: This will be a brainstorming session for library-centric mobile apps that go beyond searching the catalog or looking up building hours. How can we leverage the existence of the mobile platform to provide a truly transformative experience of the library? Your input may be used to inform suggested development tasks for the competition and overall guidelines to the “Apps for Libraries” development competition planned by Tod Colegrove (University of Nevada, Reno).
- “Mobile usability and assessment”
: Has anyone done or is anyone planning to do a usability study or assessments and also the accessibility (for people with disabilities) for a library’s mobile website or apps? We will discuss also how we can measure success in regard to the mobile web (e.g. feedback, environmental scanning, survey, etc.).
Have you heard about the emerging Internet of Things? I have been meaning to write about this for a while now but was unable to find time. This term refers to the new and expanded Internet by real-world objects that are connected to the Internet and feeds the massive amount of new data to the Web through its sensors such as a smartphone equipped with a camera, mic, a touchscreen.
The New York Times article, “The Coming Data Explosion” that ran on May 31 reports the coming data explosion that will result from the Internet of Things. The article also talks about “a sensor revolution” quoting Marissa Mayer: “today’s phones are almost like people,” in that they have senses such as eyes (a camera), ears (a microphone) and skin (a touch screen).” The result of ubiquitous smartphone use is that more and more data will be uploaded and made available to the web. Remember all the photos you take with your cellphone and upload to TwitPic, pictures you draw with your fingers and post to Flickr, and video recordings you make and upload to Facebook? If you thought that was cool, now wait until you see a nanosensor that can sense all of these below.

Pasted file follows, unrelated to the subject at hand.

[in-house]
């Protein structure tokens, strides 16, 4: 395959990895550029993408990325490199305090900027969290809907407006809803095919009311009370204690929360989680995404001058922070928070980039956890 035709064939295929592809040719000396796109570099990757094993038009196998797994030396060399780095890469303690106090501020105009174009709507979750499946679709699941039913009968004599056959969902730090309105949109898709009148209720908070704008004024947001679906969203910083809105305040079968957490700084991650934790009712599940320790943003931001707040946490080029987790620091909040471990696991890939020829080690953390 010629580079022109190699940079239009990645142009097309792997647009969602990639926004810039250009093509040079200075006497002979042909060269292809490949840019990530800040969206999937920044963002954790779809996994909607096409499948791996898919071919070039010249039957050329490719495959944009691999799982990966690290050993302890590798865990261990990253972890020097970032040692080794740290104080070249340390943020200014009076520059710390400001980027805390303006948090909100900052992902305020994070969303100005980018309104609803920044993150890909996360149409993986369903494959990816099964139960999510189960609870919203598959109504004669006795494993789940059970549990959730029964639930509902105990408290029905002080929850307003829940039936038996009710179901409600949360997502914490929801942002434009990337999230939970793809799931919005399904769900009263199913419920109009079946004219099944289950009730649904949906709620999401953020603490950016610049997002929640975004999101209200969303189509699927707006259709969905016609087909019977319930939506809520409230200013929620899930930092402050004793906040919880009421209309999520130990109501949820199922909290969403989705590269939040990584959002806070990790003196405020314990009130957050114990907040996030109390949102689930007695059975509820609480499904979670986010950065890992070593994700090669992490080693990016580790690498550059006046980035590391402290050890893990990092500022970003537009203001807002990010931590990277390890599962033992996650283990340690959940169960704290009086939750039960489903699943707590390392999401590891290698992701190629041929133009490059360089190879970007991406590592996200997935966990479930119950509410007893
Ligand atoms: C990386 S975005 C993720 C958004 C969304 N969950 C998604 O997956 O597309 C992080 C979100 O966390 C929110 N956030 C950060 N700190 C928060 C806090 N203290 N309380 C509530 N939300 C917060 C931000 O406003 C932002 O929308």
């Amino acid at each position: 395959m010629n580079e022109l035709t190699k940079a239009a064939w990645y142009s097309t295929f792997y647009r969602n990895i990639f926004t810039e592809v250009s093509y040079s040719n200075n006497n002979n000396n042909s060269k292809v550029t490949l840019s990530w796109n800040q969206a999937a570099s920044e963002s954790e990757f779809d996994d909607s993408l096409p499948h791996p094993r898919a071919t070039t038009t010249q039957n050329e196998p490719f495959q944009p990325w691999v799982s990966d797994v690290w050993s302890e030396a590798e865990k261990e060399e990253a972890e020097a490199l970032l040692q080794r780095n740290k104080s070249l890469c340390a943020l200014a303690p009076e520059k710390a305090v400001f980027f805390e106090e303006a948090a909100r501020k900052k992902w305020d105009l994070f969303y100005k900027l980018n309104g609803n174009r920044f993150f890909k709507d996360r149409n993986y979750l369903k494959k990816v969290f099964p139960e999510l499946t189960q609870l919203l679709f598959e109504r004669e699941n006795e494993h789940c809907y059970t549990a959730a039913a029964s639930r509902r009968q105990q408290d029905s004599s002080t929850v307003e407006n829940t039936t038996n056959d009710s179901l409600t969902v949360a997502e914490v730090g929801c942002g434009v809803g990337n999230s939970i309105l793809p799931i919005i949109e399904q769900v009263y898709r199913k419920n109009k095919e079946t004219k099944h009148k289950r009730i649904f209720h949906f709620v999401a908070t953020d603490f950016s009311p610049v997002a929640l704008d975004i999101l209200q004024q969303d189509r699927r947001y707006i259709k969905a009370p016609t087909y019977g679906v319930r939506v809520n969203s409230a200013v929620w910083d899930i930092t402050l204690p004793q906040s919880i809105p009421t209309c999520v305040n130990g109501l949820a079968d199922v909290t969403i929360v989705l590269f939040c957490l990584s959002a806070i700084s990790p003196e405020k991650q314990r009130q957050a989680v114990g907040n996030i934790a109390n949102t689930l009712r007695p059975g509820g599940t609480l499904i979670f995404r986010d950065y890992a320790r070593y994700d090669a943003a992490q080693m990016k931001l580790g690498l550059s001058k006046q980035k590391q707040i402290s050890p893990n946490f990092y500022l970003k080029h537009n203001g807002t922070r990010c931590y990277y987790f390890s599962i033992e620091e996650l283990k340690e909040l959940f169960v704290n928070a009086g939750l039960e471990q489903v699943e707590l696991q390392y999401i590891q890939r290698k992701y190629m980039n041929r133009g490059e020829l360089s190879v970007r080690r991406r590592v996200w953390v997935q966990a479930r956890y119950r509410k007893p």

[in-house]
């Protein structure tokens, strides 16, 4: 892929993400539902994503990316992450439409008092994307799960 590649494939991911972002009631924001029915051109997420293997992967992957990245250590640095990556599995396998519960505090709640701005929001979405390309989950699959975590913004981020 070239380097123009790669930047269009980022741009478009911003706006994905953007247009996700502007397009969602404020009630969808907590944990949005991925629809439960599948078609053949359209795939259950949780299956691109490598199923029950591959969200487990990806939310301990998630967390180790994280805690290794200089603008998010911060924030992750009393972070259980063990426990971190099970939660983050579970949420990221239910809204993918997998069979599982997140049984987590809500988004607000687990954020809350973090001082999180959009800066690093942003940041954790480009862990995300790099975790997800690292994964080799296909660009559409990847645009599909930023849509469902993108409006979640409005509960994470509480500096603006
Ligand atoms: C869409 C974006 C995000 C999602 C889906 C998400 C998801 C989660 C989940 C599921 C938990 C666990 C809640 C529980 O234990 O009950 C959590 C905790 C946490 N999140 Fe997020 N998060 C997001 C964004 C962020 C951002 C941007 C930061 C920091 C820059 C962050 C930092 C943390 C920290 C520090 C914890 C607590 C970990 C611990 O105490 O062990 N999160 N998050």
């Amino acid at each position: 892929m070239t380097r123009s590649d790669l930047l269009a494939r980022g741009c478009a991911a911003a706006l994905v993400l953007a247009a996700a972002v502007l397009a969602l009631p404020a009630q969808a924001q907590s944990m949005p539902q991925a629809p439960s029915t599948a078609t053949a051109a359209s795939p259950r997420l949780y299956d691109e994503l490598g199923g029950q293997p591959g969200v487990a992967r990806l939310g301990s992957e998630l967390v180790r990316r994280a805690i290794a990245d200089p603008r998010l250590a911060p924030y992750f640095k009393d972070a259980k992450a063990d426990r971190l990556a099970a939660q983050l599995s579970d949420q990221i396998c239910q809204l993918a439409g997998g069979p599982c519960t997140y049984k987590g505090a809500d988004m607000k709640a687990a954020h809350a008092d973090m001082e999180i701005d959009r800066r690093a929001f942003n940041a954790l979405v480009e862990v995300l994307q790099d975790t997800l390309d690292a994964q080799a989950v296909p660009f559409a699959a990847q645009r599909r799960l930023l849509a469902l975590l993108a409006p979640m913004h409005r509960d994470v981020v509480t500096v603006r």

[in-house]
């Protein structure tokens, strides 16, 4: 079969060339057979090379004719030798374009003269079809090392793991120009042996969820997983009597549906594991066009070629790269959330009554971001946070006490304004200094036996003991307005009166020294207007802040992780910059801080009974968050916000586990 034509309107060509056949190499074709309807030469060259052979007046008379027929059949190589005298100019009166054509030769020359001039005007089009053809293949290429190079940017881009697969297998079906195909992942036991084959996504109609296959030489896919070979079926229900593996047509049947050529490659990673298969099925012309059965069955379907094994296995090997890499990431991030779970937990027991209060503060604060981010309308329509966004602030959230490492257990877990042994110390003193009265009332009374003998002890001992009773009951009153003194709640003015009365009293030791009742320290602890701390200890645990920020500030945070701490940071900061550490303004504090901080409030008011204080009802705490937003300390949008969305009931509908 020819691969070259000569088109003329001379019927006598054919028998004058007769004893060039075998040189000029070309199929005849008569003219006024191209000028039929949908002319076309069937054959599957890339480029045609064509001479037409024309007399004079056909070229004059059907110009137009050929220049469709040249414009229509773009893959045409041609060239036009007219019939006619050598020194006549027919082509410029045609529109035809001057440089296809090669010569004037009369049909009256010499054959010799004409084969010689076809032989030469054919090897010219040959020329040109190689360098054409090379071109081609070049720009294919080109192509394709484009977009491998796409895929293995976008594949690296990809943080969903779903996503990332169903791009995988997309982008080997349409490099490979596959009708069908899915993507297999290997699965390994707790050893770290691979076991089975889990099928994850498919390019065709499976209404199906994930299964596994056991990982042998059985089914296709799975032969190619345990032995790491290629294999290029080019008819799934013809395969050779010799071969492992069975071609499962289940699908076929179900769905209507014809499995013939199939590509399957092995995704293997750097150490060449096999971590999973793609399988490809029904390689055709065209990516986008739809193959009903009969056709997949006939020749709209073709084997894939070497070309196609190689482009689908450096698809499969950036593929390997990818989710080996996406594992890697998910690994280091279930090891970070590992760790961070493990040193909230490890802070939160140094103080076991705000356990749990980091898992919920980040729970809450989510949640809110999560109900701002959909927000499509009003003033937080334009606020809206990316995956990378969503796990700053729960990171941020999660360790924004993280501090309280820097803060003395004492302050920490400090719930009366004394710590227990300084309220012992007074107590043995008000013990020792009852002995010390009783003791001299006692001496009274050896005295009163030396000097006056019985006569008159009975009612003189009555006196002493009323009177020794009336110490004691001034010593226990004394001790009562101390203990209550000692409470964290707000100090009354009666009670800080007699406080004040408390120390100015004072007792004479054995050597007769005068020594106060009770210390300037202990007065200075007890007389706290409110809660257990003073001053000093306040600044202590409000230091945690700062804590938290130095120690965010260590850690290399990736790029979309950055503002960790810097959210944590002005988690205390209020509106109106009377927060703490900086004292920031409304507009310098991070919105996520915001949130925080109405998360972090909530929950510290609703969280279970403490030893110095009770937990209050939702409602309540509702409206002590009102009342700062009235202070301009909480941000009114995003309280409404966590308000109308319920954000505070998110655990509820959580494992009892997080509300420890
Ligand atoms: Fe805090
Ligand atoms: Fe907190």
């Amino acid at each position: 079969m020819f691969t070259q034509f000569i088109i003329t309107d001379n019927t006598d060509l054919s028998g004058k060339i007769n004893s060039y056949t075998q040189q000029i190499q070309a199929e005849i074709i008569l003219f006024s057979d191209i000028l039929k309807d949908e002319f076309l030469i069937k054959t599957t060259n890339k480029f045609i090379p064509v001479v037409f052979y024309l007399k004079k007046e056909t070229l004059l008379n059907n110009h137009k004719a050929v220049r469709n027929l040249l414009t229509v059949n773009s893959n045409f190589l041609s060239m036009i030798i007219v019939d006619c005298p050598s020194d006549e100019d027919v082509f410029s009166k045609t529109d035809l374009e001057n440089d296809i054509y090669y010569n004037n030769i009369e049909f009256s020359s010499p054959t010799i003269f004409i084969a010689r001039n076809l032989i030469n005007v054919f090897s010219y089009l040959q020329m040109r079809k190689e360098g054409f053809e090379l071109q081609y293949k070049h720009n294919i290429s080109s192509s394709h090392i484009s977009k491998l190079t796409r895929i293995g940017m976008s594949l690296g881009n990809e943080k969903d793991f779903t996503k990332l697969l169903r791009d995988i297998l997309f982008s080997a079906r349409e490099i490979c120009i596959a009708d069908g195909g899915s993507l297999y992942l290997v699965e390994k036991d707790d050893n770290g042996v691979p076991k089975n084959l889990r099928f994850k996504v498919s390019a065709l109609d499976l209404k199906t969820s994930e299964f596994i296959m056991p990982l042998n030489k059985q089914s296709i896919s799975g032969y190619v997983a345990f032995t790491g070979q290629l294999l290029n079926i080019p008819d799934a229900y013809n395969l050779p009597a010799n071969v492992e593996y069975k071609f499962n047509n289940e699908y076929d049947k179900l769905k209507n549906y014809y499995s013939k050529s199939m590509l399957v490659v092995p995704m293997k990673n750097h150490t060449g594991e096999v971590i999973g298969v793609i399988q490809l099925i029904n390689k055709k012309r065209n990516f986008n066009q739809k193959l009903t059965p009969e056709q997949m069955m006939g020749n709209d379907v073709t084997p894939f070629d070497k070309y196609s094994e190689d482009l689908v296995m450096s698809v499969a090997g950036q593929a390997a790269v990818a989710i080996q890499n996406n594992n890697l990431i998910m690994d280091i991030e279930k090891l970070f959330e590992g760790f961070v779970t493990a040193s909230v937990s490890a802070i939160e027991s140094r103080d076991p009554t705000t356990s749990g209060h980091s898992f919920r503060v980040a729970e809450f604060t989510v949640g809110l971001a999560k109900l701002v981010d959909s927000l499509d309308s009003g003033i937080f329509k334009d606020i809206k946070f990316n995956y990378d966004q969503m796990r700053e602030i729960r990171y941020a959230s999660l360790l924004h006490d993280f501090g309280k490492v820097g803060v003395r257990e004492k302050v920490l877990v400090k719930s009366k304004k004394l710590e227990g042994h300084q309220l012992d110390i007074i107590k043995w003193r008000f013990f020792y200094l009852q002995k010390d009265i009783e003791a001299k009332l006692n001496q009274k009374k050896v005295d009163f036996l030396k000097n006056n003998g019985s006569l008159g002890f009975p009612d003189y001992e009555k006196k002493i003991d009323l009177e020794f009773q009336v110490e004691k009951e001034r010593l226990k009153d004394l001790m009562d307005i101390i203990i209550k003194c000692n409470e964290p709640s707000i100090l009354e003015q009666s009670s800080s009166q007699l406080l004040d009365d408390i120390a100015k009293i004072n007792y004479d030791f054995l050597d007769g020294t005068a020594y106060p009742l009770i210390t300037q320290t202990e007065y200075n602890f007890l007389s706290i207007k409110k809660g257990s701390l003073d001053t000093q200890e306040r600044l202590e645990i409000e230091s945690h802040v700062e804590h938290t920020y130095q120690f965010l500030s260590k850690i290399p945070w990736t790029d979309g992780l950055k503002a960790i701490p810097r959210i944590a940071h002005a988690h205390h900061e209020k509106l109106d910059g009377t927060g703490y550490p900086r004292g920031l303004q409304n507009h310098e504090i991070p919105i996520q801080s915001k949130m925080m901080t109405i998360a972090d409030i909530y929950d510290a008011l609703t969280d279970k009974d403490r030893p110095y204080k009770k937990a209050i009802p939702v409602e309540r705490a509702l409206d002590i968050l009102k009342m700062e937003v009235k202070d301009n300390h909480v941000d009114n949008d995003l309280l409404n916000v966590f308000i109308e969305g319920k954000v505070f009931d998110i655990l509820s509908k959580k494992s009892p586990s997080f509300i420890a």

* Air flow
With this kind of a nanosensor, your cellphone is also a thermostat, GPS, air flow detector, molecule reader, etc. Can you imaging what kinds of applications will come out taking advantage of this type of nanosensors that detect multiple senses? I have previously posted on this blog about a cool medical iPhone/iTouch app called Pocket CPR that gives you immediate sensory feedback to a CPR procedure you perform holding your mobile device. If I am pressing a patient’s heart not fast enough, it will tell me to go faster; if I am not pressing hard enough, it will tell me to do so. Even though this app is pretty rudimentary utilizing only the simple movements of up-and-down and the speed of a device, there is something marvelous about it. I think that is because the way the device is used in this case offers us experience that is entirely new to us.
The sensor revolution has the potential of transforming a mobile device into a de facto default device for our day-to-day interaction with the web.